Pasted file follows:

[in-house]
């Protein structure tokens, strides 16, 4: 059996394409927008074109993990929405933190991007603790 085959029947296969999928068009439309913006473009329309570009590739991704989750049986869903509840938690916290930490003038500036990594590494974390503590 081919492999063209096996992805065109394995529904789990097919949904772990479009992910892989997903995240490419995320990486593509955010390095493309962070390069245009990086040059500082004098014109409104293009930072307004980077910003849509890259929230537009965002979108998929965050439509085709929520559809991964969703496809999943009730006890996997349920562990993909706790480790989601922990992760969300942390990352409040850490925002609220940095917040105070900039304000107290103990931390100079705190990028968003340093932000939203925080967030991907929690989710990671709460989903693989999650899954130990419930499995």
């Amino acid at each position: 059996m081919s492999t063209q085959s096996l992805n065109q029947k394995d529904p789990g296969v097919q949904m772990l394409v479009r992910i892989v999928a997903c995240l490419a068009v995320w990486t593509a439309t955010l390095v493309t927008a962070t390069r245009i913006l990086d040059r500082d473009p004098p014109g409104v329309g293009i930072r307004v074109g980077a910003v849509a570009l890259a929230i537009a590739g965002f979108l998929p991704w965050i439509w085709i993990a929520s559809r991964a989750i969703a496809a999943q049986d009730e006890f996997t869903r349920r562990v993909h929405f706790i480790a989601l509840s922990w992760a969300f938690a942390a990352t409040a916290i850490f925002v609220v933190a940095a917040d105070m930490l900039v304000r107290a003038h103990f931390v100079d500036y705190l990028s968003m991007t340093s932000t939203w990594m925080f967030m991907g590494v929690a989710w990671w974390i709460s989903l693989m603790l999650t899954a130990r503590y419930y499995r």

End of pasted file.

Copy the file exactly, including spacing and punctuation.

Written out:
[in-house]
């Protein structure tokens, strides 16, 4: 059996394409927008074109993990929405933190991007603790 085959029947296969999928068009439309913006473009329309570009590739991704989750049986869903509840938690916290930490003038500036990594590494974390503590 081919492999063209096996992805065109394995529904789990097919949904772990479009992910892989997903995240490419995320990486593509955010390095493309962070390069245009990086040059500082004098014109409104293009930072307004980077910003849509890259929230537009965002979108998929965050439509085709929520559809991964969703496809999943009730006890996997349920562990993909706790480790989601922990992760969300942390990352409040850490925002609220940095917040105070900039304000107290103990931390100079705190990028968003340093932000939203925080967030991907929690989710990671709460989903693989999650899954130990419930499995």
């Amino acid at each position: 059996m081919s492999t063209q085959s096996l992805n065109q029947k394995d529904p789990g296969v097919q949904m772990l394409v479009r992910i892989v999928a997903c995240l490419a068009v995320w990486t593509a439309t955010l390095v493309t927008a962070t390069r245009i913006l990086d040059r500082d473009p004098p014109g409104v329309g293009i930072r307004v074109g980077a910003v849509a570009l890259a929230i537009a590739g965002f979108l998929p991704w965050i439509w085709i993990a929520s559809r991964a989750i969703a496809a999943q049986d009730e006890f996997t869903r349920r562990v993909h929405f706790i480790a989601l509840s922990w992760a969300f938690a942390a990352t409040a916290i850490f925002v609220v933190a940095a917040d105070m930490l900039v304000r107290a003038h103990f931390v100079d500036y705190l990028s968003m991007t340093s932000t939203w990594m925080f967030m991907g590494v929690a989710w990671w974390i709460s989903l693989m603790l999650t899954a130990r503590y419930y499995r």